Addmaster will supply the silver-based additive, created in 2000, which is moulded into the outer surfaces of Linpac’s range of trays and films for the meat industry.
The additive is applied to the outside of any plastic, paper, textile, paint or coating product.
Contamination from Salmonella and E.coli is a concern for the supply chain and the move aims to prevent cross-contamination during preparation, processing, packing and distribution.
Treated products have been proven through independent ISO 22196 testing to reduce the growth of Campylobacter on their surface by up to 99.99% and kill E.coli and Salmonella.
Linpac said the additive can be adopted into a variety of trays and films for a slight cost increase and could be used in supermarkets as early as next year
Alan Davey, director of innovation at Linpac Packaging, said: “While the correct handling and preparation of food by consumers at home prevents contamination, our work with Addmaster is addressing concerns raised by our customers and is helping them to reduce the chances of bacterial growth on the outer packaging of fresh meat products in the stages between farm and fork.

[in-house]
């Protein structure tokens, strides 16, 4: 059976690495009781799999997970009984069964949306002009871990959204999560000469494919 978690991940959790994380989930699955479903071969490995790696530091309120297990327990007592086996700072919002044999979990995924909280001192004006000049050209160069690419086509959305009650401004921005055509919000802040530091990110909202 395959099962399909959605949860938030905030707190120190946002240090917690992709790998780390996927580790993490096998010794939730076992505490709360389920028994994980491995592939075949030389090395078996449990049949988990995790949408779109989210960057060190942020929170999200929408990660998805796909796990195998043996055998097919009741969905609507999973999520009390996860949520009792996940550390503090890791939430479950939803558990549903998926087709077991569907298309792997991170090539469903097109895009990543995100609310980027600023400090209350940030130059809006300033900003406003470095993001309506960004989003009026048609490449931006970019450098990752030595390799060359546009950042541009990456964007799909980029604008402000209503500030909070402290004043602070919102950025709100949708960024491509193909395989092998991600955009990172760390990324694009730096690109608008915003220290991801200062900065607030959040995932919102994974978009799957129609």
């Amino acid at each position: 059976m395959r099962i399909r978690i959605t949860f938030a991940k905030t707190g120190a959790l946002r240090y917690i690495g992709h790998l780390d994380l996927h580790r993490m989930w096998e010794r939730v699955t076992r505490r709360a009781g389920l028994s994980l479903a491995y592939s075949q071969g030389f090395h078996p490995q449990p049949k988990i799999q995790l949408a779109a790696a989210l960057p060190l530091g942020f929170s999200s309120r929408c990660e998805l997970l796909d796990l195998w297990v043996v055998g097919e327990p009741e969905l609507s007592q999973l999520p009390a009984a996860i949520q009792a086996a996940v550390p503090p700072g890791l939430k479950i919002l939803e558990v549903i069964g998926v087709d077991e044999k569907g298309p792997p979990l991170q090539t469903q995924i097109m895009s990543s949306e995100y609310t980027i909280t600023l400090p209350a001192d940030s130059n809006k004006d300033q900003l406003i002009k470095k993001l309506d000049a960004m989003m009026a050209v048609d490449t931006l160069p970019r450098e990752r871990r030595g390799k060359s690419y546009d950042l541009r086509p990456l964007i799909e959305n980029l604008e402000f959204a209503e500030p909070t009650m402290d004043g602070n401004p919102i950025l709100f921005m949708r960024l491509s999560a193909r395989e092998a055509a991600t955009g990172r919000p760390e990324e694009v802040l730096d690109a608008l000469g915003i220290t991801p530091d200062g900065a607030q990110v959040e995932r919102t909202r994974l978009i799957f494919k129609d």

“Linpac Packaging is committed to helping its customers deliver safer food products by bringing together innovation and technology to develop high quality packaging solutions.”
It targets poultry due to the threat of campylobacter infection, but the packaging could also be used for fish.
Range of solutions
The news comes on the back of the announcement from in May about Linpac working with supplier companies to develop a range of antimicrobial solutions to reduce spoilage.
The methods included antimicrobial varnishes added to films and trays after manufacturer, labels or pads containing the additives to be included within food packages to soak up meat juices and antimicrobial agents added to the polymer mix so they are part of the packaging production process.